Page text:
After years of delaying the decision of who to appoint as your children’s guardian, or how to distribute your vast wealth to them so they become productive citizens rather than privileged trust babies, you’ve worked with your attorney to develop an estate plan. Now you have a set of documents that tie up all of the loose ends in the event of your demise. Before you file your new documents away in your desk along with previous years’ tax returns, you might consider whether that is the best place to keep the things that determine how and to whom your money and children are distributed. In addition, you’ll need to think about which documents should be given to another person and who that person or persons should be.
Your original documents should be stored in a fire proof storage unit, such as a safe or a locking file cabinet, in your home. If your attorney regularly stores estate planning documents for his or her clients, you can store them in the attorney’s office. However, be sure that you’ve advised family members or someone close to you of where the documents are stored. In the past, many people kept these documents in a safe deposit box; however, because of the legal process that must be undertaken to remove documents from a safe deposit box after death, it’s generally thought that the documents should be kept elsewhere.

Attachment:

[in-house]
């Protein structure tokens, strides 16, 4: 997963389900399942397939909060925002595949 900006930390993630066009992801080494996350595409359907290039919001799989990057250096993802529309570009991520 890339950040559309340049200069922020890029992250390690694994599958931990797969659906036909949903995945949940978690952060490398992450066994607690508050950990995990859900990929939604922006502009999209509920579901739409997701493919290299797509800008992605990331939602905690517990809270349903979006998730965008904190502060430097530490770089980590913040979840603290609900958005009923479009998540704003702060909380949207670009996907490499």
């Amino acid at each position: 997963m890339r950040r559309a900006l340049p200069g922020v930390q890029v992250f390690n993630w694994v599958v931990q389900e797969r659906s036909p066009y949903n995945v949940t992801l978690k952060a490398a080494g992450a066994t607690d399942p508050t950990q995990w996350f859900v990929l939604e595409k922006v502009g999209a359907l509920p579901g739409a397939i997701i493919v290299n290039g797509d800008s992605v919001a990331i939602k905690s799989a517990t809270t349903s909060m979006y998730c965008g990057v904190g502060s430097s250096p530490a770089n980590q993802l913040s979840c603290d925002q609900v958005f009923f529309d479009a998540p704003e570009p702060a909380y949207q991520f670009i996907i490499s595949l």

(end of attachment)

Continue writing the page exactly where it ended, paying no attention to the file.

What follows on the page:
When deciding who to give copies of your documents, consider the following:
Even if you decide not to give copies of your documents to anyone, be sure to let someone you trust know where they are. These documents, on which your attorney has worked so hard, can only provide direction as to your wishes if they can be located when they are needed.
Related Services: Estate Planning
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